4. Violence Against Women A
Violence Against Men Fail
Obama and Biden have also voiced support for the reauthorization of the VAWA. (Violence Against Women Act) This bill has been shown repeatedly by credible research to ignore a large portion of victims and perpetrators. It serves female victims but ignores and even shames males who are victimized (see table 3) and also ignores female perpetrators. The bill is by name, only interested in helping women and it functions in a similar manner. Men in need are ignored. Both President Obama and VP Biden took part in a television commercial asking men to curb violence against women. This would be fine if they also were part of a commercial asking women to curb violence against men. They did no such thing. Fail
5. Reproductive Rights for Men: Fail
President Obama mentions the issues of women’s reproductive rights on a regular basis. This is good, however, he continues to ignore the fact that men have no reproductive rights whatsoever. How many men have had to stand powerless as their child is aborted against their will? Women are allowed to obtain an abortion, give up the child for adoption, have the child, or even drop the infant off at a police station.They have the right to do all of the above while men must go along with whatever the woman decides and have no rights of their own other than having to pay child support. Fail
6. Jobs: D+
When it came time to offer funds and support for those seeking employment during the crisis of our economic downturn the president had a “shovel ready” plan in place. The feminine sections complained greatly and even though this has been known to be a “mancession” the president altered his shovel ready plans and spent a good deal of the money on jobs for women, 42% of the money went to female jobs even though women were only 20% of those impacted.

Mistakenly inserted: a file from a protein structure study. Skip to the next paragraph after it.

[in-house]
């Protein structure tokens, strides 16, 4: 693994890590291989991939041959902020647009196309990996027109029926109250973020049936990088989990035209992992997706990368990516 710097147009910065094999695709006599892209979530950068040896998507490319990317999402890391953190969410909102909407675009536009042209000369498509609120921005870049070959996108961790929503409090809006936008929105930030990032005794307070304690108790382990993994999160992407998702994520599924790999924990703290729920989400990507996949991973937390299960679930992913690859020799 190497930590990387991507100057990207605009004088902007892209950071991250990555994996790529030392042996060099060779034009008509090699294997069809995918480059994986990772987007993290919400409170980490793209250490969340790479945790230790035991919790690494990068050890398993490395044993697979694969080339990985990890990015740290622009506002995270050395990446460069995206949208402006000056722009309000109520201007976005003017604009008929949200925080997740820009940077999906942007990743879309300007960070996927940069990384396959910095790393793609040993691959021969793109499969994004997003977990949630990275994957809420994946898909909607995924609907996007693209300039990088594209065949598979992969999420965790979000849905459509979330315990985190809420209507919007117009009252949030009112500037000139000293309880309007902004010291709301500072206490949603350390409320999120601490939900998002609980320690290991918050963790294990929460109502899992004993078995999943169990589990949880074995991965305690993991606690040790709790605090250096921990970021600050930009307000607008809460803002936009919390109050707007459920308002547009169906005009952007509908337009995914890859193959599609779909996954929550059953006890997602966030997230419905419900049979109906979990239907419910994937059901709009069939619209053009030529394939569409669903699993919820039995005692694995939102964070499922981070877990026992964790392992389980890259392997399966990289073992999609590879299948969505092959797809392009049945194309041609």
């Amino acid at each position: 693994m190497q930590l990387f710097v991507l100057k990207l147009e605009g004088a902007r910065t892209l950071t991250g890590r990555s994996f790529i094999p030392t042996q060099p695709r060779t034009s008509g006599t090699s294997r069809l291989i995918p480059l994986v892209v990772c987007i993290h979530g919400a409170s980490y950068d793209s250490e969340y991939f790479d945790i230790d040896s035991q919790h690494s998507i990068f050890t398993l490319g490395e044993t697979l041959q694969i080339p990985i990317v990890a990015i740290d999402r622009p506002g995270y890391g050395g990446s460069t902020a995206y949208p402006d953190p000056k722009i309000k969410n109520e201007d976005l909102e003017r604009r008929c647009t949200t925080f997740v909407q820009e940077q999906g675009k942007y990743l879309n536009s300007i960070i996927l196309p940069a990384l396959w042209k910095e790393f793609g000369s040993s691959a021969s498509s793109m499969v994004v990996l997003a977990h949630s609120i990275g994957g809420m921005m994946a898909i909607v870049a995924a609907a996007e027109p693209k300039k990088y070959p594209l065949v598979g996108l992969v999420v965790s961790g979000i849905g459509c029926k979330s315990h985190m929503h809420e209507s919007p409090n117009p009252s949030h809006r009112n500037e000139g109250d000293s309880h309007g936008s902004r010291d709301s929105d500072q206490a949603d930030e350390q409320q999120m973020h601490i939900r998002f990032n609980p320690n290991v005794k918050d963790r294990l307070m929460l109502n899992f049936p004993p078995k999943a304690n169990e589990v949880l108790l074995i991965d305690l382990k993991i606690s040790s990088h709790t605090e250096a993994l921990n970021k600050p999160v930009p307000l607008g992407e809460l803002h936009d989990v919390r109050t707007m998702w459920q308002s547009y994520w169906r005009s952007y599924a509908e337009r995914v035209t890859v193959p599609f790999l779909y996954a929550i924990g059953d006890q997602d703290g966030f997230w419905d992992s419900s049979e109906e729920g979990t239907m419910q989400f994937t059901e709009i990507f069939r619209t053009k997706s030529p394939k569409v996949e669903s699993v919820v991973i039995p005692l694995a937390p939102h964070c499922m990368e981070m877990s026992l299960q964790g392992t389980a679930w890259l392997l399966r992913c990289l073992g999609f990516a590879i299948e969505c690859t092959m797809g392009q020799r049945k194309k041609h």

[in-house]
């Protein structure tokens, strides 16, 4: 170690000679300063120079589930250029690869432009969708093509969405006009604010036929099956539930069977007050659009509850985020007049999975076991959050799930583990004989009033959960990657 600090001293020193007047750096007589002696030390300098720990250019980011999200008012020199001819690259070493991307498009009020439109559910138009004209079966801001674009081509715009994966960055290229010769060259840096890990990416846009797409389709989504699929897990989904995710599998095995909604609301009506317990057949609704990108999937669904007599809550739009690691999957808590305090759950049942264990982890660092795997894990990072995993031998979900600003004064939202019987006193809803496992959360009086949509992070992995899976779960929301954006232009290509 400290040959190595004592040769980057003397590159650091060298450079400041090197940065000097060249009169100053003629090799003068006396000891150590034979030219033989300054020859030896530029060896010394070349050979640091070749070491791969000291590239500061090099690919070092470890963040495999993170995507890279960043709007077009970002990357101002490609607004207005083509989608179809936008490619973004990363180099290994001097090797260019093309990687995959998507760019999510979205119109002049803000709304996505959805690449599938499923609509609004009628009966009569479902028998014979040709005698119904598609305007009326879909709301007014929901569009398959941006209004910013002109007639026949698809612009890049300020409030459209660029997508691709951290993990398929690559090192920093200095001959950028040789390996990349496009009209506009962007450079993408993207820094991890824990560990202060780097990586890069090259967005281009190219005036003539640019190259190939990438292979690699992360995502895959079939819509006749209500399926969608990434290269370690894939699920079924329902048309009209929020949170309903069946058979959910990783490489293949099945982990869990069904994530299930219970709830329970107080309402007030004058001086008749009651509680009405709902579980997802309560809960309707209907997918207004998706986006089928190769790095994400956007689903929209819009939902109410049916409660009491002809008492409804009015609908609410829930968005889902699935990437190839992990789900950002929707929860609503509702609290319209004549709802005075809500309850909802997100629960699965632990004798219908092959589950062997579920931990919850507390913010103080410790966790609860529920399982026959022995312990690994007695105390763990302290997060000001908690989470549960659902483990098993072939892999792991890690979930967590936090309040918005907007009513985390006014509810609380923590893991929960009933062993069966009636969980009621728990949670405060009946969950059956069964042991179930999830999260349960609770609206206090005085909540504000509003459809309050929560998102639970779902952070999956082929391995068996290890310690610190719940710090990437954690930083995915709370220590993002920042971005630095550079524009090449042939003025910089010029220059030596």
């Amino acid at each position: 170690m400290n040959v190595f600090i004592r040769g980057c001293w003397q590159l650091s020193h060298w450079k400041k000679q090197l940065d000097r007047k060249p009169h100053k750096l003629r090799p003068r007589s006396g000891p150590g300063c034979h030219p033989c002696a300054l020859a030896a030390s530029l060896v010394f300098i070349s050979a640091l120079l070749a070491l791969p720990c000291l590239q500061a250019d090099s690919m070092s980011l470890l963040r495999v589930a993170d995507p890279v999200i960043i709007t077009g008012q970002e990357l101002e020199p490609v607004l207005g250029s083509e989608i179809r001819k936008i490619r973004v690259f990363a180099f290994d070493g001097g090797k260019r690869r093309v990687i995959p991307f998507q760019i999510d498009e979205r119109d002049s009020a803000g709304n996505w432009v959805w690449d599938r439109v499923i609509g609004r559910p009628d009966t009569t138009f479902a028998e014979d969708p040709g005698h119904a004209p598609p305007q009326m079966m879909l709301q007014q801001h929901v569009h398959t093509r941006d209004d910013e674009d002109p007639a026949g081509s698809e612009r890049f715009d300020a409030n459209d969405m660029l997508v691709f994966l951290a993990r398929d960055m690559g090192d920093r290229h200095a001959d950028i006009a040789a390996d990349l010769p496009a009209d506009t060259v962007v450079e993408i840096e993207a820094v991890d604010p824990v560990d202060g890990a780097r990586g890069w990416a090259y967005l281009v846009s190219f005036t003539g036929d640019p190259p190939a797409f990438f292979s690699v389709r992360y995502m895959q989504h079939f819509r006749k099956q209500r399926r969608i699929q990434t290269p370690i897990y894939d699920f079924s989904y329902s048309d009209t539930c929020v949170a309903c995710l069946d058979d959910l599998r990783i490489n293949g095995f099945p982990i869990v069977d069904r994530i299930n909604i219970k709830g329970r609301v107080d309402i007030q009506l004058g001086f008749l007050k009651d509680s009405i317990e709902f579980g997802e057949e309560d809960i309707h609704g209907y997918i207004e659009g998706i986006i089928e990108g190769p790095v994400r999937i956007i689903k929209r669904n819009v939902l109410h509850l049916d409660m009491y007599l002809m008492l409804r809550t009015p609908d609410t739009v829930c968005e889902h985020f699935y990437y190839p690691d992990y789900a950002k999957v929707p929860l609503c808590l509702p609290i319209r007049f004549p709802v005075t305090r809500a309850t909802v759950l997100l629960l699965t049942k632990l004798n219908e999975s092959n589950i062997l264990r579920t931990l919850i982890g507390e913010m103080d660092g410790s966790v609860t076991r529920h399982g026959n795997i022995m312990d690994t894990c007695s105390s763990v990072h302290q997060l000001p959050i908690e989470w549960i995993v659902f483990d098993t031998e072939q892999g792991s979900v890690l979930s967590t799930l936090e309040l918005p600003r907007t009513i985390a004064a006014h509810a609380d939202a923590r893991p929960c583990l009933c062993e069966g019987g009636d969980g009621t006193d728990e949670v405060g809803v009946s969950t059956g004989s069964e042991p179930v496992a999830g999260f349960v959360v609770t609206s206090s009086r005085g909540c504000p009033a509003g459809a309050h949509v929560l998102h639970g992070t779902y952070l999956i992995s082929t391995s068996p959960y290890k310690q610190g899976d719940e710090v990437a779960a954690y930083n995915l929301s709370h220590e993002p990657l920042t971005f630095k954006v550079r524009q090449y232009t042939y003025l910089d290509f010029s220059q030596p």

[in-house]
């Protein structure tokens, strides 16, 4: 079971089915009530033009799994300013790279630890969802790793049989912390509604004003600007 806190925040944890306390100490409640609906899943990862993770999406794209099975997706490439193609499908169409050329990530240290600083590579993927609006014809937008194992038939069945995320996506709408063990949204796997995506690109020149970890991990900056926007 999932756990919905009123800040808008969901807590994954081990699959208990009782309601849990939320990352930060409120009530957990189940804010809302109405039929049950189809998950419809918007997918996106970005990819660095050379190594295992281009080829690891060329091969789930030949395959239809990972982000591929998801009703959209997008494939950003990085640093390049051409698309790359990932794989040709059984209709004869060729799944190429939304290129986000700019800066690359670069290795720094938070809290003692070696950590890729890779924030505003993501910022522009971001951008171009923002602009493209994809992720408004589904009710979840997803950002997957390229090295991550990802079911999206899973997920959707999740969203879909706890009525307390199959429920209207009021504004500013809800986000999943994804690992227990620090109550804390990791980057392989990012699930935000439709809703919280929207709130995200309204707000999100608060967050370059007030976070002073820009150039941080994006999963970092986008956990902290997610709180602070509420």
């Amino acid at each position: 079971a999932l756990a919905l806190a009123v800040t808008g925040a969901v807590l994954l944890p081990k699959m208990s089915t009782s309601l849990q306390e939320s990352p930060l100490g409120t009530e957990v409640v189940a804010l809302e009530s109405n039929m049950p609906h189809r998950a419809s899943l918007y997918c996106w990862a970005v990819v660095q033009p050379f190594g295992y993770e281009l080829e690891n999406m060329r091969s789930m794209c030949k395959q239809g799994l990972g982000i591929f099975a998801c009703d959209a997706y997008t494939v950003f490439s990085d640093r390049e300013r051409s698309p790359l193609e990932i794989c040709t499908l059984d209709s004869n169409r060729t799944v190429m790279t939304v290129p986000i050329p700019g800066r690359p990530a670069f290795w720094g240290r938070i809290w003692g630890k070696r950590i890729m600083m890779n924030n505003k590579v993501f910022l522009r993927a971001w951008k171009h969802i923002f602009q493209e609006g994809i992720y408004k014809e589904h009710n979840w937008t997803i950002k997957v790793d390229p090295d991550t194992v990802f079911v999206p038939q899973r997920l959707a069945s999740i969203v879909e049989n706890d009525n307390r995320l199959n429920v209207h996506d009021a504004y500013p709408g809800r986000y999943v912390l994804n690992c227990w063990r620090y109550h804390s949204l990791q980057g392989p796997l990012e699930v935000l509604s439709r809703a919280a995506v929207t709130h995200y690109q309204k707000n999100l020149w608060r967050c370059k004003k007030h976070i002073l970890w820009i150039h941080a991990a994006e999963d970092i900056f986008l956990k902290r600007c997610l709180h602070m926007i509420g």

7. Fatherhood: Fail
There are millions of men in the United States who have suffered under the weight of a biased family court system. One would expect our president to have some words of support for these men. However, President Obama on Father’s Day calls out fathers and says, “Too many fathers are awol. “ “They have abandoned their responsibilities and are acting like boys instead of men.” His Fathers Day speeches have been littered with this sort of verbiage about how fathers need to step up to the plate. His main idea is not to celebrate the fathers and their many contributions in our lives but to point towards those who need to improve. Happy Father’s Day. Imagine he did something similar on Mothers Day and told mothers they need to step up to the plate and stop abusing their children. All hell would break loose. Fail